People of Galway


Two Galway men are planning to row across the Atlantic Ocean unsupported in 2022, studying human empowerment as they go and attempting to set a world record

One of the World’s foremost extreme adventurers, and former professional rugby player Damian Browne (Renmore), has teamed up with lifelong friend Fergus Farrell (Athenry) to embark on a journey that will take them across the Atlantic in 2022. This unsupported row will see them tackle 4,937 km across some of the wildest, most unforgiving ocean on the planet.


Project Empower was officially launched on Tuesday the 29th of September in Galway. The two men rowed a traditional Currach from Inis Oirr to Galway City to mark the occasion and launching a crowdfunding campaign for the 24-month studied endeavour in human empowerment. Project Empower is Learning Through Doing, Doing Through Living and Living Through Sharing.

This traditional voyage symbolises what will be the last, triumphant leg of their Atlantic crossing in 2022, while promoting and respecting the seafaring heritage of Irish coastal communities.

Damian and Fergus’ ambition is to set a new Guinness World Record upon rowing into their hometown of Galway, and leave a lasting legacy that will be felt, not only on the streets they grew up on, but around the country of Ireland and in every corner of the globe they reach.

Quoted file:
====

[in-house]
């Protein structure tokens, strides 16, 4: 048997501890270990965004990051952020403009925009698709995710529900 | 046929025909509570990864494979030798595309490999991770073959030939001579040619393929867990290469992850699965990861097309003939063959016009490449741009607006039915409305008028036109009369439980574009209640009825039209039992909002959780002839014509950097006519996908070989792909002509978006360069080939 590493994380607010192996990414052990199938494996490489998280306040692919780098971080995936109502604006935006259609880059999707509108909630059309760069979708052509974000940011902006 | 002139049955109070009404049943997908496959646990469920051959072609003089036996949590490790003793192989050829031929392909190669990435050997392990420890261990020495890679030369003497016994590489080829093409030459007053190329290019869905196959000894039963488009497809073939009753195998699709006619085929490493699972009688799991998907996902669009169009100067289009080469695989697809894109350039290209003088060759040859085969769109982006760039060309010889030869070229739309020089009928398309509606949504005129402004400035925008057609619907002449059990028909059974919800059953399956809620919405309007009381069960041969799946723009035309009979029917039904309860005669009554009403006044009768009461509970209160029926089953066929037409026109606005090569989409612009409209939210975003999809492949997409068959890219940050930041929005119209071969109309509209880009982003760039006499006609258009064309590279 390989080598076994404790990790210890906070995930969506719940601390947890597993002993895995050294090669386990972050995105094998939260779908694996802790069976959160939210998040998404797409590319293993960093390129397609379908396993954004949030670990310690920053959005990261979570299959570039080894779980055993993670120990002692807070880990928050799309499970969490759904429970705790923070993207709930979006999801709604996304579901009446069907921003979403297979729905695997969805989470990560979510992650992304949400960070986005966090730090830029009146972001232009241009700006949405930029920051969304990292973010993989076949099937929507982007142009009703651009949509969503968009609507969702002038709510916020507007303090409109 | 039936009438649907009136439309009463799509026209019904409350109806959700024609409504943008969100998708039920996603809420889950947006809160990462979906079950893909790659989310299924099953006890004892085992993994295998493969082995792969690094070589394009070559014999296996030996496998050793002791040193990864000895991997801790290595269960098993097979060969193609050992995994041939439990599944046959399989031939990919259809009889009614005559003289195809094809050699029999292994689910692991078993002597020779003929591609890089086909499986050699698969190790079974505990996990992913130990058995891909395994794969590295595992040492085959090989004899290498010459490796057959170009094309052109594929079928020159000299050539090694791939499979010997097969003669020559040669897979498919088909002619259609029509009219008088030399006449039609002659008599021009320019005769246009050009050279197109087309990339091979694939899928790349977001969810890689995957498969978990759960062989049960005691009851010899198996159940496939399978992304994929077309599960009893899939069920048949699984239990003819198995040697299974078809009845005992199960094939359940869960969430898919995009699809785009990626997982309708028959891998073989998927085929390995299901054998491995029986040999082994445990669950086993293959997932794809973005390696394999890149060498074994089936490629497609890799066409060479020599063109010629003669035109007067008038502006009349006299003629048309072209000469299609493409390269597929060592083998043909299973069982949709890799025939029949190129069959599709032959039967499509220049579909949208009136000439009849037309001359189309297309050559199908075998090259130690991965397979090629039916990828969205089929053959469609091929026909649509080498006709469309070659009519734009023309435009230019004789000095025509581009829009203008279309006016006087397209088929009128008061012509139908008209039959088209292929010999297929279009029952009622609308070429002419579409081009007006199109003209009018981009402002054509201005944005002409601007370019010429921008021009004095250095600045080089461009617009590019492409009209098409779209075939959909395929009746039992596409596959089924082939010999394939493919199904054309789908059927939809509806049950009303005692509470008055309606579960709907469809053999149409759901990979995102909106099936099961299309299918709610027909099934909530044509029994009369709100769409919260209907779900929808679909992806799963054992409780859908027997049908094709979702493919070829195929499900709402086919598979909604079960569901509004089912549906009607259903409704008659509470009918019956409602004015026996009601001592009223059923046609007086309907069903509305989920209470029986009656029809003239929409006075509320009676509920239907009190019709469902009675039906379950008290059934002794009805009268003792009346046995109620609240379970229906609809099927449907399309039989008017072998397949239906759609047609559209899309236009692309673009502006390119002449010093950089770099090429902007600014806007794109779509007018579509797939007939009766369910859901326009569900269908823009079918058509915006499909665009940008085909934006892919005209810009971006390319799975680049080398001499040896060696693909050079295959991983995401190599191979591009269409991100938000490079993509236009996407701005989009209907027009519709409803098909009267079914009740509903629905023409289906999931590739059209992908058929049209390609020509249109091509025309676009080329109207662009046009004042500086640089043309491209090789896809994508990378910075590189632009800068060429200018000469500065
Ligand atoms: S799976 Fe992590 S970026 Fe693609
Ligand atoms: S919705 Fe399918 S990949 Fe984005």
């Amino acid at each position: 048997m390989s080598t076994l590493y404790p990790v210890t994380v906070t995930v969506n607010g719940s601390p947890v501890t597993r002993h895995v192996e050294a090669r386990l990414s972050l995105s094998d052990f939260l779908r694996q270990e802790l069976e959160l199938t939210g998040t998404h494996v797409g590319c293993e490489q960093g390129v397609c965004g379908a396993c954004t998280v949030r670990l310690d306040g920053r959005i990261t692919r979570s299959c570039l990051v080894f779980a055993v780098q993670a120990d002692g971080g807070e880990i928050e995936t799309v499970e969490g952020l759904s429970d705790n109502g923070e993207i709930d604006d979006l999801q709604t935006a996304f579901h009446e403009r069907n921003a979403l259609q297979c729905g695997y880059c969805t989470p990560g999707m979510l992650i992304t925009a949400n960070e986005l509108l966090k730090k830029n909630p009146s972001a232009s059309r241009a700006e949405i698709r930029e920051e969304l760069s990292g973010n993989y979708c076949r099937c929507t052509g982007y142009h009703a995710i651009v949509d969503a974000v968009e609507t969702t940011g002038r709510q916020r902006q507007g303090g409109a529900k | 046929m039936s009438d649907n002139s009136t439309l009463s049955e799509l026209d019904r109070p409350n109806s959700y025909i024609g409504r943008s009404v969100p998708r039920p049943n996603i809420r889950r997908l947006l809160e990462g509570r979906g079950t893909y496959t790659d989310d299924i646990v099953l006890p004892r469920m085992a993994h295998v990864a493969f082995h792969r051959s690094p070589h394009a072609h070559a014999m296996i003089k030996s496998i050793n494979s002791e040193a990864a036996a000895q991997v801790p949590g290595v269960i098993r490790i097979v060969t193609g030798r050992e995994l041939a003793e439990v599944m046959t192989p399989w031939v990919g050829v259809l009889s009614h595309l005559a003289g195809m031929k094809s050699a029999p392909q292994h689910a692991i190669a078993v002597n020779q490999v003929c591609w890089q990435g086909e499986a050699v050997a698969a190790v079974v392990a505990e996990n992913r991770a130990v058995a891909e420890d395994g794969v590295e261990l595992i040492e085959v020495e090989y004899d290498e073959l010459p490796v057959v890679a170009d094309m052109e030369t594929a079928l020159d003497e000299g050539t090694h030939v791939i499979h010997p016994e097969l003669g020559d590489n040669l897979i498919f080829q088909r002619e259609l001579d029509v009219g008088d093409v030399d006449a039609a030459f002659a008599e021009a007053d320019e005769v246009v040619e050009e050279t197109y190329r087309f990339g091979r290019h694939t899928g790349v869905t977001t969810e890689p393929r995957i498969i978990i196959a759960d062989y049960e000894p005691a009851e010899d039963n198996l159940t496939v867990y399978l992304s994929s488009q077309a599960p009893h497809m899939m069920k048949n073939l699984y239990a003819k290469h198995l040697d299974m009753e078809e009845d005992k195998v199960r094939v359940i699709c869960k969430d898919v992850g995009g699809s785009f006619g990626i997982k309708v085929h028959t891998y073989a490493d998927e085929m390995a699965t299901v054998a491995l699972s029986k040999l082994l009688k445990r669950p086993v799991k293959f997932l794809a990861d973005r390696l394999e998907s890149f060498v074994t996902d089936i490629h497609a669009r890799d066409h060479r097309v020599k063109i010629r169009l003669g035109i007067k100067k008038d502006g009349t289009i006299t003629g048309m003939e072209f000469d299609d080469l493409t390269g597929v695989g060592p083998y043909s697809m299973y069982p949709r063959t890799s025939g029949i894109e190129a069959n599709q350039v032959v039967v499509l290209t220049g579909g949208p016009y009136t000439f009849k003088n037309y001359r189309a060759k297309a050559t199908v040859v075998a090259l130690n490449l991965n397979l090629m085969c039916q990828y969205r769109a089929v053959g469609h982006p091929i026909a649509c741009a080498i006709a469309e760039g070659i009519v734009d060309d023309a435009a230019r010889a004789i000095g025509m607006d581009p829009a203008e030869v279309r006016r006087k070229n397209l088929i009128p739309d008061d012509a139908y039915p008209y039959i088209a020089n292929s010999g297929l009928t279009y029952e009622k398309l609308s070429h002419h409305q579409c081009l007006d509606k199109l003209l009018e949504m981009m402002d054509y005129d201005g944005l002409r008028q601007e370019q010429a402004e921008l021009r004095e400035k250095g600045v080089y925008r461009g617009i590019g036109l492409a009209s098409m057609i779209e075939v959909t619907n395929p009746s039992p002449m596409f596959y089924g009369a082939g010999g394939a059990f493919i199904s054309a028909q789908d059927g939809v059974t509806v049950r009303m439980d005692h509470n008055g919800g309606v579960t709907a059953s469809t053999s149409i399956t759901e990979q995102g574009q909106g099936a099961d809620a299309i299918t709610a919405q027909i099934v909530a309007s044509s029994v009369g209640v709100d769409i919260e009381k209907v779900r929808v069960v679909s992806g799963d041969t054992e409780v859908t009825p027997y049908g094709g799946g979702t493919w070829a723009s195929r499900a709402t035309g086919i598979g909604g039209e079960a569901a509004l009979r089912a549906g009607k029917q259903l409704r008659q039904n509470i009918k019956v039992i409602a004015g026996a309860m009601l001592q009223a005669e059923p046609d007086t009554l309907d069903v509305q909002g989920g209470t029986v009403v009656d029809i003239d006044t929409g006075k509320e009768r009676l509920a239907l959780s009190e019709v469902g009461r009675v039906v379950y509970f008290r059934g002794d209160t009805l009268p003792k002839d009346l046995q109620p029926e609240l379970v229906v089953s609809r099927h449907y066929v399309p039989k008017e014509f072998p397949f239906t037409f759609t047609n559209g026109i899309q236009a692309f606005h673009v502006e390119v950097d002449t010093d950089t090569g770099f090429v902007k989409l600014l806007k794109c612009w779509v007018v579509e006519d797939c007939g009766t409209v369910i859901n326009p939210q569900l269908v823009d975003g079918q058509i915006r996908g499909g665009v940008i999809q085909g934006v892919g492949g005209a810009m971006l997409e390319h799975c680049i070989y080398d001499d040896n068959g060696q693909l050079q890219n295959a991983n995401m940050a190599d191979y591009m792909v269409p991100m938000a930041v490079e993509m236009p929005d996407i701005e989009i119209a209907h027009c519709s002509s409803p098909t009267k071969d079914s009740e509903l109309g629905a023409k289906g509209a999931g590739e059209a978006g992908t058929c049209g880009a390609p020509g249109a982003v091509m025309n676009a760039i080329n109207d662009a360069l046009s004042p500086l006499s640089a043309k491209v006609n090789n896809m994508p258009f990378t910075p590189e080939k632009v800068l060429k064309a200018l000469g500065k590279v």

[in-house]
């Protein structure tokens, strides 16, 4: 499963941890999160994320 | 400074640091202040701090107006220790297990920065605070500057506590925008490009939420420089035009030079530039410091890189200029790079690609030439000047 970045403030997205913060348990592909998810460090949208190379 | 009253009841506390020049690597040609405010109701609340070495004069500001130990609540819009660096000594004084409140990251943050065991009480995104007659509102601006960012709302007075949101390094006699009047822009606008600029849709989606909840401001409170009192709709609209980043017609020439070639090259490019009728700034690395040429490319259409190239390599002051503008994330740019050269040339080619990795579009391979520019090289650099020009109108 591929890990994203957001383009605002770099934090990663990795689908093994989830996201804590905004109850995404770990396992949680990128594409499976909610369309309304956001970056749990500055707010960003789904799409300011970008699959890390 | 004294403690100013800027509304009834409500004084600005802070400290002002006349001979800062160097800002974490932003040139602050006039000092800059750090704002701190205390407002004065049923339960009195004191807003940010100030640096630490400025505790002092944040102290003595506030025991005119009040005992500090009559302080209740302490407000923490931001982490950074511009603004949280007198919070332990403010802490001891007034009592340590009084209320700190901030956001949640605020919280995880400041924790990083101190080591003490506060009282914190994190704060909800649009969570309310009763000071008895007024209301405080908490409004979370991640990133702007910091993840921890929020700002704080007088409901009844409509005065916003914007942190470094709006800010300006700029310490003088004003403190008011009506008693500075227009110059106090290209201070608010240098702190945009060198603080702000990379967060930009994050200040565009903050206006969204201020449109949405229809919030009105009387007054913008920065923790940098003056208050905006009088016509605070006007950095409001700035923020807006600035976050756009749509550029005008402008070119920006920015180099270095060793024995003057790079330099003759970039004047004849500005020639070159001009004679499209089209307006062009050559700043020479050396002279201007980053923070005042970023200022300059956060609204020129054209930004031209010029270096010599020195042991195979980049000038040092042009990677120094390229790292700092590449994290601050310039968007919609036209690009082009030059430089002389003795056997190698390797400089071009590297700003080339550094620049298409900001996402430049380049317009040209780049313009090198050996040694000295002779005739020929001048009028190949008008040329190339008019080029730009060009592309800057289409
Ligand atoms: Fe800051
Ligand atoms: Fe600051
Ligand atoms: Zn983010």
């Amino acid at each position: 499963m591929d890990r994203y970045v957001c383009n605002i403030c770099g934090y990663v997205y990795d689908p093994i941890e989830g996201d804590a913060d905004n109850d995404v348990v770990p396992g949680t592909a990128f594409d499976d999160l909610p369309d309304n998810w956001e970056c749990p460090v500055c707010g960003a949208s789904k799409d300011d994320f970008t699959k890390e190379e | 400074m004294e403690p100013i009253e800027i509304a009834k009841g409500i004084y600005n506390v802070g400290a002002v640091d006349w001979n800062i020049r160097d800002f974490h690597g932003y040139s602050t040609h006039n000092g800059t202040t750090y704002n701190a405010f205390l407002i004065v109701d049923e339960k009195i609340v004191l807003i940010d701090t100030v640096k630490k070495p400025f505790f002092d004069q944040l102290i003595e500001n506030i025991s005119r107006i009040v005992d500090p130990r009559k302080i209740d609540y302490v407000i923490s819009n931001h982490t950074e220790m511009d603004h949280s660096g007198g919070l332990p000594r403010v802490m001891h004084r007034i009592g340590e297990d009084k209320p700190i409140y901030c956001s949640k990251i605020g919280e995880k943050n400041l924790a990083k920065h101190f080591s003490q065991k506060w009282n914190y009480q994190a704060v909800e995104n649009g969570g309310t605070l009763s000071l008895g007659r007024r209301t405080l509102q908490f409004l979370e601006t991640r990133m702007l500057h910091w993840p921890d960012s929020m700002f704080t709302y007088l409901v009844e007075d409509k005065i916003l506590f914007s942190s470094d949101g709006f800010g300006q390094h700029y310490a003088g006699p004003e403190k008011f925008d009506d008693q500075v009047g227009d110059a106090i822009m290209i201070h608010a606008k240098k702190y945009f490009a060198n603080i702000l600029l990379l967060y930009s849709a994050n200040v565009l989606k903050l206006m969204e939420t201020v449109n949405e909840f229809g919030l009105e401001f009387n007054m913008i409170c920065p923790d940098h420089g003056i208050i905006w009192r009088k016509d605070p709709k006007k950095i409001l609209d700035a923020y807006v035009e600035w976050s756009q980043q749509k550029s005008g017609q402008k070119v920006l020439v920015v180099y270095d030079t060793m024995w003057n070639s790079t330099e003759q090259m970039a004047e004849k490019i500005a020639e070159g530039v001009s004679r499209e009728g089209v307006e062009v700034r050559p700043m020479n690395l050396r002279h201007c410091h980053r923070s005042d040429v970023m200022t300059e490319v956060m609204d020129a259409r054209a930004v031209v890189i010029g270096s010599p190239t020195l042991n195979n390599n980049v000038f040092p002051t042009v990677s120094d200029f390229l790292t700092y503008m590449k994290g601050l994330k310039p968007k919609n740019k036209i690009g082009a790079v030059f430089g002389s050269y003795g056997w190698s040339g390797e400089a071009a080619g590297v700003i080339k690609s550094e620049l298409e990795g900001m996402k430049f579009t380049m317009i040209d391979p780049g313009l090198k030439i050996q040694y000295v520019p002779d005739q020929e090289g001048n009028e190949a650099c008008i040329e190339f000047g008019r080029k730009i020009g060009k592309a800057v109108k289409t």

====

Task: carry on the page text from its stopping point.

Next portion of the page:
Galway Bay


Damian and Fergus’ ocean rowing boat will be built by master boat builder Justin Adkin of Seasabre. Justin and Damian already have history, with Justin building Damian’s boat Darien for his 2017 solo trans-Atlantic row. All Seasabre boats are designed and built alongside the expertise and experience of renowned ocean rowing boat designer, Phil Morrison. Project Empower have commissioned Justin to build a bespoke ORB design, which will proudly be a classic design shape, sticking closely to traditional values of ocean rowing.

Mr George Harboe and Frank Samuelsen were the first people to row successfully across the Atlantic from New York to The Scilly Isles in 1896, in an incredible 55 days and 13 hours. Astonishingly, their record still stands 124 years later after 11 pairs have attempted to better it, but failed. In fact, only 6 of those 11 boats completed their crossings.

Galway Rowers

In total there have been 52 previous attempted crossings by way of unsupported row, with 18 successfully making land in some part of Europe, showing the immense difficulty of the undertaking. With respect and admiration for all those who have gone before them, especially the historic oceanrow of Harboe and Samuelsen, where they had no water makers, phones, GPS, EPIRBs or even a lift raft on board.

Project Empower Crowdfunding Options opened on October 6th and you can be a part of the journey by becoming a backer. Just click HERE. To find out more or to be a supporter of Project Empower check out and follow the journey across social platforms on Facebook and Instagram

Photography by Emilija Jefremova